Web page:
My parents always tell me how a girl should act!
Parents of very cooperative teens may hear how “lucky” they are. This usually comes from parents of teens who are… well, acting like teens.
In the same way that most infants spit up until they get the hang of feeding, most teens push back against their parents until they get the hang of managing their own lives with integrity. The inevitable struggles are rarely pleasant for the teen or her parents, but they’re beneficial to character development. If teens can’t or won’t challenge their parents, how can they formulate a vision of their own life? If they aren’t permitted to make their own choices and their own mistakes how can they gain confidence in relying on their own judgment?
Today’s letter comes from a teen who just wants to be her own girl.
My parents don’t really like my tomboyish personallity. Whenever I wear something boy-like or act like a boy they always yell at me or tell me how a girl should act. Because of this we always get into fights. One time my dad told he would kick me out of the house if I show any signs of being a tomboy. How do convince them that being a tomboy isn’t a bad thing?
I get why you’re pushing back. Many people see their choice of clothing as a very personal expression of self. You want to dress in ways that a) make you feel comfortable and b) make you feel like you’re being true to yourself. As for your behavior? That’s the essence of who you are. There is no more personal expression of self than that!
I don’t know your parents, but I can guess what they might be having a problem with. When you dress or act “like a boy” they might see it as a sign that you are queer. Maybe you are. Maybe you’re not. Who you are attracted to is no one’s business but yours, but some parents have a really hard time when their little girl doesn’t fit into a neat box with a pink bow around it. ;O)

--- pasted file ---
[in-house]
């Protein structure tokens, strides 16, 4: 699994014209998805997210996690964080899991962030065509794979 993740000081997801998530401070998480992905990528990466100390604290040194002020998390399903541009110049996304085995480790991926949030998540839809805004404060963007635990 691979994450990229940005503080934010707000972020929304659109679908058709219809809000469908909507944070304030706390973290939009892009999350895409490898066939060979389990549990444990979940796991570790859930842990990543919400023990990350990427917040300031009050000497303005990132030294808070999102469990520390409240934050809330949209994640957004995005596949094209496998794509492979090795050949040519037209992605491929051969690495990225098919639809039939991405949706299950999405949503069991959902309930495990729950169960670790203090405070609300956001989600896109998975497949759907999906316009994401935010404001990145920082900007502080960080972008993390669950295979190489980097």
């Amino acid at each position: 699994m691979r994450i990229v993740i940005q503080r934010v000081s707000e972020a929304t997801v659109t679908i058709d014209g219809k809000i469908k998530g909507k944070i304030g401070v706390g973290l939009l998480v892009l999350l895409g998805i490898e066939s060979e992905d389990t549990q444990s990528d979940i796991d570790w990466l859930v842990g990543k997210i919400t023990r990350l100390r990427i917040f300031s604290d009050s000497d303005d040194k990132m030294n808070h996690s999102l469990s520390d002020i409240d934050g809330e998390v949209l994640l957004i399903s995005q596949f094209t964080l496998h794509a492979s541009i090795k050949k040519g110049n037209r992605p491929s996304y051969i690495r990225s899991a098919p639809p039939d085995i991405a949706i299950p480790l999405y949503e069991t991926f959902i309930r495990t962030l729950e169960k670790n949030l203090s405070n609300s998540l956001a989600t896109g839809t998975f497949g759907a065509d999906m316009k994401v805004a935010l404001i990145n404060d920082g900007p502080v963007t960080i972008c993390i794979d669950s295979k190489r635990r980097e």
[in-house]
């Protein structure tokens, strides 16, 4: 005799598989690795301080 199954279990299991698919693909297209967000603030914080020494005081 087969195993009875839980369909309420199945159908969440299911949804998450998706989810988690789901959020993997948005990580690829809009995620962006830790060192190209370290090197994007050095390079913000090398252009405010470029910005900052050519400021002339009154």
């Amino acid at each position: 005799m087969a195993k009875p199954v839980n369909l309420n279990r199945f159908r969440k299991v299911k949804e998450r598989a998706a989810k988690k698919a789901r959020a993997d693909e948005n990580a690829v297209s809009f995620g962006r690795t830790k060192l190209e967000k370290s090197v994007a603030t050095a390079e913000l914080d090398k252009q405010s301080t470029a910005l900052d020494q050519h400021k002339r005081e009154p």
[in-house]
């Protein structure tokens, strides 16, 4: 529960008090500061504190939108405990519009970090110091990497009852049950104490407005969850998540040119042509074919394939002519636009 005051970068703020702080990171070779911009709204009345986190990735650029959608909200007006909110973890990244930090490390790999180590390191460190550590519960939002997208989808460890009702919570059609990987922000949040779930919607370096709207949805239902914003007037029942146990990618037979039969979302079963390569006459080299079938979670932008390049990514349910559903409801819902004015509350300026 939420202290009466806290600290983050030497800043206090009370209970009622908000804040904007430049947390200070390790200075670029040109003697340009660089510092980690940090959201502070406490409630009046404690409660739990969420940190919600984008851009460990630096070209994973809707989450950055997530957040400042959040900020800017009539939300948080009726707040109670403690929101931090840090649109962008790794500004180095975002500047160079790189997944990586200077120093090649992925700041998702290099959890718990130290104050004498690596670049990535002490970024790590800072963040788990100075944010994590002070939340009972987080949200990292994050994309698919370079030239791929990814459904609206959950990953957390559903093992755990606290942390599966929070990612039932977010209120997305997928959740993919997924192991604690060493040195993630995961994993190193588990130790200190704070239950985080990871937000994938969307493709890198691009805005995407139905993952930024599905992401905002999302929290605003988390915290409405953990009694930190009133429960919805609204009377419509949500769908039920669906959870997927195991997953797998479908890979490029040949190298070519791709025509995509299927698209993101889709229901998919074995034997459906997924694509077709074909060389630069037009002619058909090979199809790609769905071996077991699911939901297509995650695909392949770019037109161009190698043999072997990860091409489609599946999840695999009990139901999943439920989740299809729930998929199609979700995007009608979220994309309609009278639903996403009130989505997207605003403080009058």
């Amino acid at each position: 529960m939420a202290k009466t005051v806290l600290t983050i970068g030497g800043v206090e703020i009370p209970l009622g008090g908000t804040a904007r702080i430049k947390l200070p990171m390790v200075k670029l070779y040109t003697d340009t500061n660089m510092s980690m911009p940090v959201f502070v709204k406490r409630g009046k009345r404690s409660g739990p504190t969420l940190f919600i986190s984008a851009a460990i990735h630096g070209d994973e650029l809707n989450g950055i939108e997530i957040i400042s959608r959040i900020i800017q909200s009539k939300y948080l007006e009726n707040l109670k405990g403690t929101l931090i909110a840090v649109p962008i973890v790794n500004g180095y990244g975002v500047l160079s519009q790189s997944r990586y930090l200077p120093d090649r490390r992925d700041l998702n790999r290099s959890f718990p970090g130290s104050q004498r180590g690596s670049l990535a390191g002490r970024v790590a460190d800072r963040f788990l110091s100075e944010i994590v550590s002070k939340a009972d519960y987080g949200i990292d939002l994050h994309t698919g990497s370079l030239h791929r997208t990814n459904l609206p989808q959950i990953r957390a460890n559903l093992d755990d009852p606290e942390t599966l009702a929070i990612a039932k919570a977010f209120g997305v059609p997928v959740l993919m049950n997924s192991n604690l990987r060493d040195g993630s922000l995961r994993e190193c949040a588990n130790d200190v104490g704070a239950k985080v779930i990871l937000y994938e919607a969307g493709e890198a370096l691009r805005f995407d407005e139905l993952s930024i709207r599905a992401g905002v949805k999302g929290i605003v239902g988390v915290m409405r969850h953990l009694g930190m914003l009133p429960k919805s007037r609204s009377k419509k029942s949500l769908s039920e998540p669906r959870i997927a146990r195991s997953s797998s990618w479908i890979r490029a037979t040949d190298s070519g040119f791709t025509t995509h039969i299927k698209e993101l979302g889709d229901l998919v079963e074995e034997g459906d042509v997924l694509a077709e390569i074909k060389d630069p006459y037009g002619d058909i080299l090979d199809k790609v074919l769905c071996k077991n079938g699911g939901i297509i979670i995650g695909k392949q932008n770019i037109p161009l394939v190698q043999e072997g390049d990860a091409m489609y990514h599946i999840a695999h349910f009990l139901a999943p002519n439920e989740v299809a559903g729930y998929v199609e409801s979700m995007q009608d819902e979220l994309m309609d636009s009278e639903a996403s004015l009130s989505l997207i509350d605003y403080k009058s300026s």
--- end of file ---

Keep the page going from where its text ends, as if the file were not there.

What you wear isn’t necessarily a sign of your sexual orientation or your gender identification. Some queer girls like to wear boys’ clothing. Some straight girls dress that way, too. It’s not a big deal… except to your parents.
You ask: How do I convince them that being a tomboy isn’t a bad thing?
I don’t have the answer to that one, because it’s impossible to change someone else’s attitude if he or she doesn’t want to change. The best advice I can give you is this: Being yourself (inside and out), without worrying what others think, is a sign of maturity. It’s also the best way I know to live a happy life.
P.S. You might want to read my answer to a parent’s question about her daughter wearing boy’s clothes. Check out the comments, too.
Now more than ever, as new sexual misconduct allegations surface each week, we need to focus on raising daughters who refuse to let anyone tell them how to dress and how to act. Our parenting job includes many things, but it does not include teaching our girls to keep their mouths shut when anyone disrespects them, makes them feel uncomfortable or tries to dictate their “place” in the world.